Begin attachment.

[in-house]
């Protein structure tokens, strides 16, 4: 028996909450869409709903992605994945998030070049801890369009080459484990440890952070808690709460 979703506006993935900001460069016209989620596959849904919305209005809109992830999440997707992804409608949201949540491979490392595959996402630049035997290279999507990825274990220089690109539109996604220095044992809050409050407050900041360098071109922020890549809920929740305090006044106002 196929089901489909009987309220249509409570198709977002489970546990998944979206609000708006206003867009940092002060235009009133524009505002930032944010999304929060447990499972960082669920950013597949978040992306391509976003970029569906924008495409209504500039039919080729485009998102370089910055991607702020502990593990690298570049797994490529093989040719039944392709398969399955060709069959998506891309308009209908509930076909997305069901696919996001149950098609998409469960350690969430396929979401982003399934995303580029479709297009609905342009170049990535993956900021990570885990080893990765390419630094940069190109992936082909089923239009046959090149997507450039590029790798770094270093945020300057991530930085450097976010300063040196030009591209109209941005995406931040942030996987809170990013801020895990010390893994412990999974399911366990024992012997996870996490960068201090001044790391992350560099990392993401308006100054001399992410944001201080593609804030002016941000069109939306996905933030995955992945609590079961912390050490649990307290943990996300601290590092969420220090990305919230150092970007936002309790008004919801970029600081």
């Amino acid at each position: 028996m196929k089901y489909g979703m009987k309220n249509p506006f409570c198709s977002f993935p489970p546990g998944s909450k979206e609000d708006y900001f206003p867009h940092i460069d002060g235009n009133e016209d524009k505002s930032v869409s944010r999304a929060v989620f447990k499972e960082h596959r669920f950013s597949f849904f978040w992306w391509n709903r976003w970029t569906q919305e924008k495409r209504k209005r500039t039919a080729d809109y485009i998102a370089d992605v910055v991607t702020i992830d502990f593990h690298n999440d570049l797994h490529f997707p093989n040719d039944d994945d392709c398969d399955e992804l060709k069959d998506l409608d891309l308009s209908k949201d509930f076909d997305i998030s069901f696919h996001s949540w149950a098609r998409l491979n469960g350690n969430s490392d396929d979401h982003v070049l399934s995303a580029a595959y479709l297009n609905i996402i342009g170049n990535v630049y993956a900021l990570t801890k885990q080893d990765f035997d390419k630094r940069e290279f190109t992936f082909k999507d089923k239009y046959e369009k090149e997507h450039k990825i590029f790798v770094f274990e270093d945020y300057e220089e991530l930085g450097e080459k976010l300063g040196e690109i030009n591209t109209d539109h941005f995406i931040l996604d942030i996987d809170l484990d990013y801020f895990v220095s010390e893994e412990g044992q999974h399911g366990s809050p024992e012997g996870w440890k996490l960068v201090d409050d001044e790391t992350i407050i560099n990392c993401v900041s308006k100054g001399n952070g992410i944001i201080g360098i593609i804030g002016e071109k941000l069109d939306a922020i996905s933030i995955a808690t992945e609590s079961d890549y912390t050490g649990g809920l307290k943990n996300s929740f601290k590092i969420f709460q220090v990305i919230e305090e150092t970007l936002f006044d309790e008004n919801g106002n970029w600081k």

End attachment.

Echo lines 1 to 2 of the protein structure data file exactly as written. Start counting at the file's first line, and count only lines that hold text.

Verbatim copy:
[in-house]
């Protein structure tokens, strides 16, 4: 028996909450869409709903992605994945998030070049801890369009080459484990440890952070808690709460 979703506006993935900001460069016209989620596959849904919305209005809109992830999440997707992804409608949201949540491979490392595959996402630049035997290279999507990825274990220089690109539109996604220095044992809050409050407050900041360098071109922020890549809920929740305090006044106002 196929089901489909009987309220249509409570198709977002489970546990998944979206609000708006206003867009940092002060235009009133524009505002930032944010999304929060447990499972960082669920950013597949978040992306391509976003970029569906924008495409209504500039039919080729485009998102370089910055991607702020502990593990690298570049797994490529093989040719039944392709398969399955060709069959998506891309308009209908509930076909997305069901696919996001149950098609998409469960350690969430396929979401982003399934995303580029479709297009609905342009170049990535993956900021990570885990080893990765390419630094940069190109992936082909089923239009046959090149997507450039590029790798770094270093945020300057991530930085450097976010300063040196030009591209109209941005995406931040942030996987809170990013801020895990010390893994412990999974399911366990024992012997996870996490960068201090001044790391992350560099990392993401308006100054001399992410944001201080593609804030002016941000069109939306996905933030995955992945609590079961912390050490649990307290943990996300601290590092969420220090990305919230150092970007936002309790008004919801970029600081």